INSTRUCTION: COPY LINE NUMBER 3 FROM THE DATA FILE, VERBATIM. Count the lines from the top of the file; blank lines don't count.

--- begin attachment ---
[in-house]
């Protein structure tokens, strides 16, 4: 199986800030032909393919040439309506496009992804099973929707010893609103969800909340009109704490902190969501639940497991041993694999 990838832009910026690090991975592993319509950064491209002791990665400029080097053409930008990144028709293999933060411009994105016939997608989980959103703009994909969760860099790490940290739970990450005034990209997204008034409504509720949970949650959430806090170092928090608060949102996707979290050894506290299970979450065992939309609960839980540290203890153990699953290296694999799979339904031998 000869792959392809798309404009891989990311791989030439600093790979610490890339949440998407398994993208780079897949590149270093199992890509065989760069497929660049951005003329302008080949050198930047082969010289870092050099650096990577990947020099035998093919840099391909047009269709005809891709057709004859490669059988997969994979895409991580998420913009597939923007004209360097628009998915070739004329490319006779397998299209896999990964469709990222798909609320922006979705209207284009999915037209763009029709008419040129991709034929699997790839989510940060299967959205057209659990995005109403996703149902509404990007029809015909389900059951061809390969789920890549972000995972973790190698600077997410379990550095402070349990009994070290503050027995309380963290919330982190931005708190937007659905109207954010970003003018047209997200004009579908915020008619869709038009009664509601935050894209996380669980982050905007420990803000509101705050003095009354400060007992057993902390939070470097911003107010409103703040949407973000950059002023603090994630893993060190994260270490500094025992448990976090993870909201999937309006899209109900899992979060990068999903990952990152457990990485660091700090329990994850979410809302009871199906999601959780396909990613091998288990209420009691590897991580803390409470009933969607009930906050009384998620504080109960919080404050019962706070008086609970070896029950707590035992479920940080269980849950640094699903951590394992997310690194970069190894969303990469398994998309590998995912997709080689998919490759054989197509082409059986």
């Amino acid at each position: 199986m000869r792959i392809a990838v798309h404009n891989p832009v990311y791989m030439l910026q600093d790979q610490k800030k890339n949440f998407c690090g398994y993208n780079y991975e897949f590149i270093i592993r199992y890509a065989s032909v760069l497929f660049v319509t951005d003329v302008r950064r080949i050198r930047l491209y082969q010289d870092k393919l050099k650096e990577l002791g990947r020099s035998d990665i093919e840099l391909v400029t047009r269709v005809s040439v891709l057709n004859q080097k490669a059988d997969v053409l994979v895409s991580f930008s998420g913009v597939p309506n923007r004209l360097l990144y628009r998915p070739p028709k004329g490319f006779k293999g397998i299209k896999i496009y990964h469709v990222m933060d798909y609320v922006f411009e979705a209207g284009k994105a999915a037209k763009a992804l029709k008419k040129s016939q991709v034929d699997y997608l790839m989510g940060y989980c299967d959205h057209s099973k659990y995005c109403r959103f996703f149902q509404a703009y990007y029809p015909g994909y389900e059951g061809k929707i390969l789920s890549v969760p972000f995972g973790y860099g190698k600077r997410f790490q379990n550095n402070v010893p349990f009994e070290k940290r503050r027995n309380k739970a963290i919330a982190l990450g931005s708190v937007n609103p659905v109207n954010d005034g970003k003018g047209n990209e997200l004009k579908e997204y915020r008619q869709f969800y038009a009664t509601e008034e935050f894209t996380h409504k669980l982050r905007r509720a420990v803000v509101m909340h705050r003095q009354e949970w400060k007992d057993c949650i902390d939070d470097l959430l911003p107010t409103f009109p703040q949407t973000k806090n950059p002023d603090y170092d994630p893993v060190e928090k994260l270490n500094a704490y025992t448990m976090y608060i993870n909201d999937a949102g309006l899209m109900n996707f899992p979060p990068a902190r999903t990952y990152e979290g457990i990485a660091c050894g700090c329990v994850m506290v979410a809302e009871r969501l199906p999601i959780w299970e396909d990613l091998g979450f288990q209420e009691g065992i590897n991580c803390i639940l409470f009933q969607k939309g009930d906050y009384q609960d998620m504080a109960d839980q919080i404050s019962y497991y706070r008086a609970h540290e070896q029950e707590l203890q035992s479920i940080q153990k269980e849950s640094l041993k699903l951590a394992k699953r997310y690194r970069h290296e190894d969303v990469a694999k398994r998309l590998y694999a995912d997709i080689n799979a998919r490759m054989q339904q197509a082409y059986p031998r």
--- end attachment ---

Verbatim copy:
């Amino acid at each position: 199986m000869r792959i392809a990838v798309h404009n891989p832009v990311y791989m030439l910026q600093d790979q610490k800030k890339n949440f998407c690090g398994y993208n780079y991975e897949f590149i270093i592993r199992y890509a065989s032909v760069l497929f660049v319509t951005d003329v302008r950064r080949i050198r930047l491209y082969q010289d870092k393919l050099k650096e990577l002791g990947r020099s035998d990665i093919e840099l391909v400029t047009r269709v005809s040439v891709l057709n004859q080097k490669a059988d997969v053409l994979v895409s991580f930008s998420g913009v597939p309506n923007r004209l360097l990144y628009r998915p070739p028709k004329g490319f006779k293999g397998i299209k896999i496009y990964h469709v990222m933060d798909y609320v922006f411009e979705a209207g284009k994105a999915a037209k763009a992804l029709k008419k040129s016939q991709v034929d699997y997608l790839m989510g940060y989980c299967d959205h057209s099973k659990y995005c109403r959103f996703f149902q509404a703009y990007y029809p015909g994909y389900e059951g061809k929707i390969l789920s890549v969760p972000f995972g973790y860099g190698k600077r997410f790490q379990n550095n402070v010893p349990f009994e070290k940290r503050r027995n309380k739970a963290i919330a982190l990450g931005s708190v937007n609103p659905v109207n954010d005034g970003k003018g047209n990209e997200l004009k579908e997204y915020r008619q869709f969800y038009a009664t509601e008034e935050f894209t996380h409504k669980l982050r905007r509720a420990v803000v509101m909340h705050r003095q009354e949970w400060k007992d057993c949650i902390d939070d470097l959430l911003p107010t409103f009109p703040q949407t973000k806090n950059p002023d603090y170092d994630p893993v060190e928090k994260l270490n500094a704490y025992t448990m976090y608060i993870n909201d999937a949102g309006l899209m109900n996707f899992p979060p990068a902190r999903t990952y990152e979290g457990i990485a660091c050894g700090c329990v994850m506290v979410a809302e009871r969501l199906p999601i959780w299970e396909d990613l091998g979450f288990q209420e009691g065992i590897n991580c803390i639940l409470f009933q969607k939309g009930d906050y009384q609960d998620m504080a109960d839980q919080i404050s019962y497991y706070r008086a609970h540290e070896q029950e707590l203890q035992s479920i940080q153990k269980e849950s640094l041993k699903l951590a394992k699953r997310y690194r970069h290296e190894d969303v990469a694999k398994r998309l590998y694999a995912d997709i080689n799979a998919r490759m054989q339904q197509a082409y059986p031998r």